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While fashions of the rich and famous have been endlessly chronicled, little attention has been paid to the meaning of clothes for everyone else. Yet between 1890 and 1940, as ready-to-wear came into its own, fashion for ordinary Americans played an increasingly important role in shaping the national character. Drawing on advertisements and health manuals, sermons and songs, acclaimed historian Jenna Weissman Joselit shows how the length of a woman's skirt, the shape of a man's hat, and the height of a pair of heels enabled citizens of every faith, color, and class to feel part of the modern nation.
Engaging, imaginative, and original, A Perfect Fit uncovers a time in our history when getting dressed was more about fitting in than standing out.
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Jenna Weissman Joselit is currently visiting professor of American studies at Princeton University and the author of numerous works of cultural history, including The Wonders of America: Reinventing Jewish Culture 1880-1950 (winner of the Jewish Book Award in History). Joselit has also curated and consulted on more than thirty exhibitions throughout the country. She lives in New York City.
From the 1890s to the 1930s, social historian Joselit (The Wonders of America) argues in this enticingly illustrated volume, fashion was "the most literal expression of who we were as a nation." In an increasingly diverse society, fashion was billed as a unifying force, she argues; its arbiters promised that anyone, from Jewish ghetto girls to ex-slaves, could blend in by wearing the right clothes. To make her case, Joselit quotes from the Ladies' Home Journal, Vogue and other magazines, on everything from women's hemlines to men's suits, shoes to hats, furs to jewelry. Though she also quotes rabbis, popes and advice columnists, as well as merchants like Henri Bendel, she doesn't include many working girls or sales figures from Sears or Woolworth's. More research is needed to prove that ordinary Americans believed fashion's promises. Still, Joselit's book is enjoyable a fluffy history lite, with a liberal smattering of turn-of-the-century advertisements for corsets and collars. Joselit is stronger as a museum curator than a historian, yielding a book that's far more stimulating visually than intellectually. Indeed, there's nothing new here the "democratization of style" has been well documented by other fashion historians for years. Readers interested in this particular subject would be better served by Claudia Kidwell's works, or even Kennedy Frazier's. Illus.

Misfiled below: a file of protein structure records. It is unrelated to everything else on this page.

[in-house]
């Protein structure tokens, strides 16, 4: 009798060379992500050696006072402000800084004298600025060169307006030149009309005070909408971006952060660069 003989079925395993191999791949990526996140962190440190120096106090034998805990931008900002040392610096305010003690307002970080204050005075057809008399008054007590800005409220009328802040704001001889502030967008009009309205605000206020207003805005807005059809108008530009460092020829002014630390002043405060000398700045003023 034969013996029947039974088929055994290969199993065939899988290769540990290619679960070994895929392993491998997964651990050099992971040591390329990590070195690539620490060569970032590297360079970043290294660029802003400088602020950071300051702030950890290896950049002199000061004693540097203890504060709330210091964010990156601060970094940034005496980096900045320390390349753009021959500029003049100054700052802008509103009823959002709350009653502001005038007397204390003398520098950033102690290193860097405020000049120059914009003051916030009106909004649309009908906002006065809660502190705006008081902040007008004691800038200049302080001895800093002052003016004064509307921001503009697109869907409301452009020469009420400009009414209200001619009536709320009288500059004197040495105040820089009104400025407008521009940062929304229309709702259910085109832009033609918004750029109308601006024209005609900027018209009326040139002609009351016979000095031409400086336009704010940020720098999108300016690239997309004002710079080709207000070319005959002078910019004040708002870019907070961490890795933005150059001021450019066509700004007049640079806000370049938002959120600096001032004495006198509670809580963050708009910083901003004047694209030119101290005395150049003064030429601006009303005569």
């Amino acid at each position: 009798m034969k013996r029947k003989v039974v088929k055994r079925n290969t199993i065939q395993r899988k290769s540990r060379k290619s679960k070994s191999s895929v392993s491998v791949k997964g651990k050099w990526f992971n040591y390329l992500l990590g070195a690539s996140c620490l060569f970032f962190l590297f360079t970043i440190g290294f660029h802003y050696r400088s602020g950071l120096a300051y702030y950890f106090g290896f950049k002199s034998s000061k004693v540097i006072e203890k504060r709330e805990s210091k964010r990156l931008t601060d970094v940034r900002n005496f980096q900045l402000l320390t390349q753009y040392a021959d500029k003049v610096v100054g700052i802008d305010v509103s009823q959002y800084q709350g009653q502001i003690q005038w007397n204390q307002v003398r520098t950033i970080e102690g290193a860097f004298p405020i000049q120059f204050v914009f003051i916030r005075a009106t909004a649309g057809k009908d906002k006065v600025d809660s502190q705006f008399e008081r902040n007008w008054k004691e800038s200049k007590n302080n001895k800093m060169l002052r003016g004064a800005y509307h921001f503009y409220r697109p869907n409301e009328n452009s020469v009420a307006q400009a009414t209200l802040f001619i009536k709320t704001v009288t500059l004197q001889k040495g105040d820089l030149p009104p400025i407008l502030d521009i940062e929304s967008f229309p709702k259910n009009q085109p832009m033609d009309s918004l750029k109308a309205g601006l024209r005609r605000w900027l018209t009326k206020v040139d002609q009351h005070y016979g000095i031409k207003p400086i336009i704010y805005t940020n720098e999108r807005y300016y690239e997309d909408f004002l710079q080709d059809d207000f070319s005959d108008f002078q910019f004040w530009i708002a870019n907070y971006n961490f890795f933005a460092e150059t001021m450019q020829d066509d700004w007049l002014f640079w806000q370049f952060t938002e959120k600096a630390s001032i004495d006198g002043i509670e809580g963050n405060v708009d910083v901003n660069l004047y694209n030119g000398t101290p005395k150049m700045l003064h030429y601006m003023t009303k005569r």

Copyright 2001 Cahners Business Information, Inc.
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